May 10, 2020
Princess Badiya bint Ali, who died aged 100 in London on Saturday, was the aunt of King Faisal II
She took refuge in Saudi embassy in Baghdad after royal family was eliminated in 1958 coup
She watched, terrified, from the balcony of a building in another part of Baghdad as smoke rose from the Rihab Palace on July 14, 1958.
Princess Badiya, who died peacefully aged 100 in London on Saturday, was the last surviving princess of Iraq.
Her death marks an end to a tumultuous chapter in Middle East history that took her from a childhood in Makkah to the grand palaces of the region’s capitals and into exile in the UK.
Born in Damascus in 1920 into the Hashemite dynasty, Princess Badiya was the daughter of King Ali bin Al-Hussein, who briefly ruled the Hejaz kingdom in western Arabia and held the title of Grand Sharif of Makkah.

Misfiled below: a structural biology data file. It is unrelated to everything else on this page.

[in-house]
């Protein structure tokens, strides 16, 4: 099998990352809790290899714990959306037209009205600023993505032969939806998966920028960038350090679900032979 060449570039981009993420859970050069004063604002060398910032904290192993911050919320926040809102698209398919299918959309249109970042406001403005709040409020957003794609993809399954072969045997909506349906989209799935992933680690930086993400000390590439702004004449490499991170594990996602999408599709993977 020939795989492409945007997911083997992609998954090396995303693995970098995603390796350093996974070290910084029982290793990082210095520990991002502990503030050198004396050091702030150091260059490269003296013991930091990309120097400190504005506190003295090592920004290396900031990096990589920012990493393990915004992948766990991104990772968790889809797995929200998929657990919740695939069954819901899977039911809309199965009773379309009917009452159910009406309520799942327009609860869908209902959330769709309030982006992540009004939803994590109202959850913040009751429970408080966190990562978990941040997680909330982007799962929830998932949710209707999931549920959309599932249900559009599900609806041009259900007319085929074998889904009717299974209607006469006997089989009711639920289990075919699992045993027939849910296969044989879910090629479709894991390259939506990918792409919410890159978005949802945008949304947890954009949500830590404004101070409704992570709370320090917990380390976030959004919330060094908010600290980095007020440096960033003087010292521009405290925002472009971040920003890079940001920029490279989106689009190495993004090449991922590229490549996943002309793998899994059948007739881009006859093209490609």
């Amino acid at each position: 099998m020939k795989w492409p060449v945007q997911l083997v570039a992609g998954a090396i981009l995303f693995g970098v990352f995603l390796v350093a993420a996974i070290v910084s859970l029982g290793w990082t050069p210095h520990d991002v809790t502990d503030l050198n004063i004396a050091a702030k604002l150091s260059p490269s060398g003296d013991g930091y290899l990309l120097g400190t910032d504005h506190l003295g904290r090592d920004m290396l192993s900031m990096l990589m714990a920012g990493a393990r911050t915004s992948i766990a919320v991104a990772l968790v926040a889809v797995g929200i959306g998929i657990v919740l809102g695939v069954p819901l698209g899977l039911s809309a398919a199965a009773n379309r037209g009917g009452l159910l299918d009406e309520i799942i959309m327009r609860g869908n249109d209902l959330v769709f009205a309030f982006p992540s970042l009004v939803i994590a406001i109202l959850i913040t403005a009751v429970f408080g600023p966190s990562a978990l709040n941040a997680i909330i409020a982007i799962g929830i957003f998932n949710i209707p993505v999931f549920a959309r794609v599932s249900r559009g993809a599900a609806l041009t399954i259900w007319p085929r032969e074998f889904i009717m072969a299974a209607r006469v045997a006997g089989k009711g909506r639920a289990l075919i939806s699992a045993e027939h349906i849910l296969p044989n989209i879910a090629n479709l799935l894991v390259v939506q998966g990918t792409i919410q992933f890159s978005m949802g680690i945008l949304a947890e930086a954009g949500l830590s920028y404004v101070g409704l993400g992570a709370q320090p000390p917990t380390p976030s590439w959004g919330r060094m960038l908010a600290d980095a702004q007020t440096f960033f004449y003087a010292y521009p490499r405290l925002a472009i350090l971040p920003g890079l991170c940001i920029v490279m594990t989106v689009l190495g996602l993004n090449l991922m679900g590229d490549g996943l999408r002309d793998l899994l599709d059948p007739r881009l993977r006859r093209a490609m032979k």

Princess Badiya’s nephew, King Faisal II, takes the oath in Iraq’s parliament in 1953 watched over by the princess’s brother Crown Prince Abdullah. (AFP/File)
Her grandfather, Hussein bin Ali, had led the Arab revolt against the Ottoman Empire and established the Hejaz kingdom in 1916.
In 1925 Princess Badiya and her family left Makkah for Iraq after the kingdom was overthrown by Ibn Saud, the founder of Saudi Arabia.
In Jordan, Princess Badiya’s uncle had already established a kingdom with the support of the British, and as the Ottoman Empire crumbled, another uncle, Faisal I, became the king of Iraq in 1921.
For the young princess, arriving in Baghdad was a time of great excitement, and she was immediately smitten.
“Baghdad was lovely compared to Amman because Amman was small and lit with candles,” she recalled in an interview with Al-Sharqiya TV in 2012.
“There was electricity in Baghdad and a bridge and a high corniche. Baghdad was beautiful and I loved it.”
Faisal ruled for 12 years until his death from a heart attack, aged 48. His son, Ghazi, took the throne in 1933.
He was married to Princess Badiya’s sister, Princess Aliya.